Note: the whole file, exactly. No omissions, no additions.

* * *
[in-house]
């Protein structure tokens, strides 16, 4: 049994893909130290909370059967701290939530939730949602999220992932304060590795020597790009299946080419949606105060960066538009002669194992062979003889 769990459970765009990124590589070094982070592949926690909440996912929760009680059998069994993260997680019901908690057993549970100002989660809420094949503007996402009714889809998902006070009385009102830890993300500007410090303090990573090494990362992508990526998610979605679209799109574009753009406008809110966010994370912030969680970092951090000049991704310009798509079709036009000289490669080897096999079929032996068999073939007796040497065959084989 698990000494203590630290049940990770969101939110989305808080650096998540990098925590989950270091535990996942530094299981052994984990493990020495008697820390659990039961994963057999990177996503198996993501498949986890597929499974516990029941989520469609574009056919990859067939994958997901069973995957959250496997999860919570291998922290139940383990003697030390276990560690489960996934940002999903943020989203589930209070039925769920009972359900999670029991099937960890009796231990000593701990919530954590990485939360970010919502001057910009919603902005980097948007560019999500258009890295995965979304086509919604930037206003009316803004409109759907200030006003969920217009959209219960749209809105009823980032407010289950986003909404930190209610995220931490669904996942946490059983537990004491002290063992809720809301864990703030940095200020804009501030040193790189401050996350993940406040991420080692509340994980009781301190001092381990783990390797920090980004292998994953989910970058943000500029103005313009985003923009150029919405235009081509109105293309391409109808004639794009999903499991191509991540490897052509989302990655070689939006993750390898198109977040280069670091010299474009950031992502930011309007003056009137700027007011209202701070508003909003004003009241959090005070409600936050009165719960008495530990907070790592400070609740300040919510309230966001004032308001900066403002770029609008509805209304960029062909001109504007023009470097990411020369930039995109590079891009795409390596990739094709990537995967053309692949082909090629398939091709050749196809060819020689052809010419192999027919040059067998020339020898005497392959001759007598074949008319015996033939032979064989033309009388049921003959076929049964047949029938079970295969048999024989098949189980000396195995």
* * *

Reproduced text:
[in-house]
């Protein structure tokens, strides 16, 4: 049994893909130290909370059967701290939530939730949602999220992932304060590795020597790009299946080419949606105060960066538009002669194992062979003889 769990459970765009990124590589070094982070592949926690909440996912929760009680059998069994993260997680019901908690057993549970100002989660809420094949503007996402009714889809998902006070009385009102830890993300500007410090303090990573090494990362992508990526998610979605679209799109574009753009406008809110966010994370912030969680970092951090000049991704310009798509079709036009000289490669080897096999079929032996068999073939007796040497065959084989 698990000494203590630290049940990770969101939110989305808080650096998540990098925590989950270091535990996942530094299981052994984990493990020495008697820390659990039961994963057999990177996503198996993501498949986890597929499974516990029941989520469609574009056919990859067939994958997901069973995957959250496997999860919570291998922290139940383990003697030390276990560690489960996934940002999903943020989203589930209070039925769920009972359900999670029991099937960890009796231990000593701990919530954590990485939360970010919502001057910009919603902005980097948007560019999500258009890295995965979304086509919604930037206003009316803004409109759907200030006003969920217009959209219960749209809105009823980032407010289950986003909404930190209610995220931490669904996942946490059983537990004491002290063992809720809301864990703030940095200020804009501030040193790189401050996350993940406040991420080692509340994980009781301190001092381990783990390797920090980004292998994953989910970058943000500029103005313009985003923009150029919405235009081509109105293309391409109808004639794009999903499991191509991540490897052509989302990655070689939006993750390898198109977040280069670091010299474009950031992502930011309007003056009137700027007011209202701070508003909003004003009241959090005070409600936050009165719960008495530990907070790592400070609740300040919510309230966001004032308001900066403002770029609008509805209304960029062909001109504007023009470097990411020369930039995109590079891009795409390596990739094709990537995967053309692949082909090629398939091709050749196809060819020689052809010419192999027919040059067998020339020898005497392959001759007598074949008319015996033939032979064989033309009388049921003959076929049964047949029938079970295969048999024989098949189980000396195995």